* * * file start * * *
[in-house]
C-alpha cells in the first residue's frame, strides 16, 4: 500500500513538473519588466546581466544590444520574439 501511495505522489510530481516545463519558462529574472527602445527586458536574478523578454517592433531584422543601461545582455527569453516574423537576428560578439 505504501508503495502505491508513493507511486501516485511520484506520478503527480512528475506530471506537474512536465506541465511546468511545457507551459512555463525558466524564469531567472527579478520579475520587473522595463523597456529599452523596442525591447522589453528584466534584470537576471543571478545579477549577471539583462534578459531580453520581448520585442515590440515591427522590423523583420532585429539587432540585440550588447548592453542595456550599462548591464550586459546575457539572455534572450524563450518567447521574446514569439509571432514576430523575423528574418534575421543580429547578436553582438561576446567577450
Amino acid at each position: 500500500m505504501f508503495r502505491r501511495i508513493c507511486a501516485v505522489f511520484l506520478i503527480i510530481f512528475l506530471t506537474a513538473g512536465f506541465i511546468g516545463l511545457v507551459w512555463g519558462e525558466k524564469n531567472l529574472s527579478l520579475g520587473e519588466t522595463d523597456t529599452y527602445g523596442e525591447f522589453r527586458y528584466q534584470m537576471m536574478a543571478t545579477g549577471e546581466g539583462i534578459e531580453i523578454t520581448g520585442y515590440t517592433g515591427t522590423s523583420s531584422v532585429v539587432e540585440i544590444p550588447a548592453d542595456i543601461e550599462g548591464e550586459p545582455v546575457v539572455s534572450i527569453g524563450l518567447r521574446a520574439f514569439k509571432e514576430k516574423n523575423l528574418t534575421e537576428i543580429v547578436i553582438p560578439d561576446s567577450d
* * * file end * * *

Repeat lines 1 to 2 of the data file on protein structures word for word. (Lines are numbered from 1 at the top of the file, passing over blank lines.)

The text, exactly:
[in-house]
C-alpha cells in the first residue's frame, strides 16, 4: 500500500513538473519588466546581466544590444520574439 501511495505522489510530481516545463519558462529574472527602445527586458536574478523578454517592433531584422543601461545582455527569453516574423537576428560578439 505504501508503495502505491508513493507511486501516485511520484506520478503527480512528475506530471506537474512536465506541465511546468511545457507551459512555463525558466524564469531567472527579478520579475520587473522595463523597456529599452523596442525591447522589453528584466534584470537576471543571478545579477549577471539583462534578459531580453520581448520585442515590440515591427522590423523583420532585429539587432540585440550588447548592453542595456550599462548591464550586459546575457539572455534572450524563450518567447521574446514569439509571432514576430523575423528574418534575421543580429547578436553582438561576446567577450